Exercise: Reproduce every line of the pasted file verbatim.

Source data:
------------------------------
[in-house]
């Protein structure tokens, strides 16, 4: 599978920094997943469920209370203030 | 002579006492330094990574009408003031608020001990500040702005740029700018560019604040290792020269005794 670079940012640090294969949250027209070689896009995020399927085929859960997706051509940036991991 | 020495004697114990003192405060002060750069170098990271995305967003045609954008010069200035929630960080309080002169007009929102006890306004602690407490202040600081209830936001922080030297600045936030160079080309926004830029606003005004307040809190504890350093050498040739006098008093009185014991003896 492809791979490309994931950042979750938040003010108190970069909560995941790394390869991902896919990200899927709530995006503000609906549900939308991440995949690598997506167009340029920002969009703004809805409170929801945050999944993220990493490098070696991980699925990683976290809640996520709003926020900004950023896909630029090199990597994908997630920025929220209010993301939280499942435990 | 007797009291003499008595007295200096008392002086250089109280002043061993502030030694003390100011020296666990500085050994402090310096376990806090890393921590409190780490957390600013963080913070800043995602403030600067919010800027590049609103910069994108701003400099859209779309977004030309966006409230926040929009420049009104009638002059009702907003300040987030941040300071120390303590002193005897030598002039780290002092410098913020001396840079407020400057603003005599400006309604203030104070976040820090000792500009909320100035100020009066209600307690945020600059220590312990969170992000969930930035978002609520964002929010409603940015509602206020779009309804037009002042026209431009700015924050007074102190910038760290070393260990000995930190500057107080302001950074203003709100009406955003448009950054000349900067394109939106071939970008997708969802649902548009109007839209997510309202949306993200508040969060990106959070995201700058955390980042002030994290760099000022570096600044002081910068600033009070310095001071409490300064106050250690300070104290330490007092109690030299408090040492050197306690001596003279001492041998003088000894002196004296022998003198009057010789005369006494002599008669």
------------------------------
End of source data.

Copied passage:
[in-house]
């Protein structure tokens, strides 16, 4: 599978920094997943469920209370203030 | 002579006492330094990574009408003031608020001990500040702005740029700018560019604040290792020269005794 670079940012640090294969949250027209070689896009995020399927085929859960997706051509940036991991 | 020495004697114990003192405060002060750069170098990271995305967003045609954008010069200035929630960080309080002169007009929102006890306004602690407490202040600081209830936001922080030297600045936030160079080309926004830029606003005004307040809190504890350093050498040739006098008093009185014991003896 492809791979490309994931950042979750938040003010108190970069909560995941790394390869991902896919990200899927709530995006503000609906549900939308991440995949690598997506167009340029920002969009703004809805409170929801945050999944993220990493490098070696991980699925990683976290809640996520709003926020900004950023896909630029090199990597994908997630920025929220209010993301939280499942435990 | 007797009291003499008595007295200096008392002086250089109280002043061993502030030694003390100011020296666990500085050994402090310096376990806090890393921590409190780490957390600013963080913070800043995602403030600067919010800027590049609103910069994108701003400099859209779309977004030309966006409230926040929009420049009104009638002059009702907003300040987030941040300071120390303590002193005897030598002039780290002092410098913020001396840079407020400057603003005599400006309604203030104070976040820090000792500009909320100035100020009066209600307690945020600059220590312990969170992000969930930035978002609520964002929010409603940015509602206020779009309804037009002042026209431009700015924050007074102190910038760290070393260990000995930190500057107080302001950074203003709100009406955003448009950054000349900067394109939106071939970008997708969802649902548009109007839209997510309202949306993200508040969060990106959070995201700058955390980042002030994290760099000022570096600044002081910068600033009070310095001071409490300064106050250690300070104290330490007092109690030299408090040492050197306690001596003279001492041998003088000894002196004296022998003198009057010789005369006494002599008669």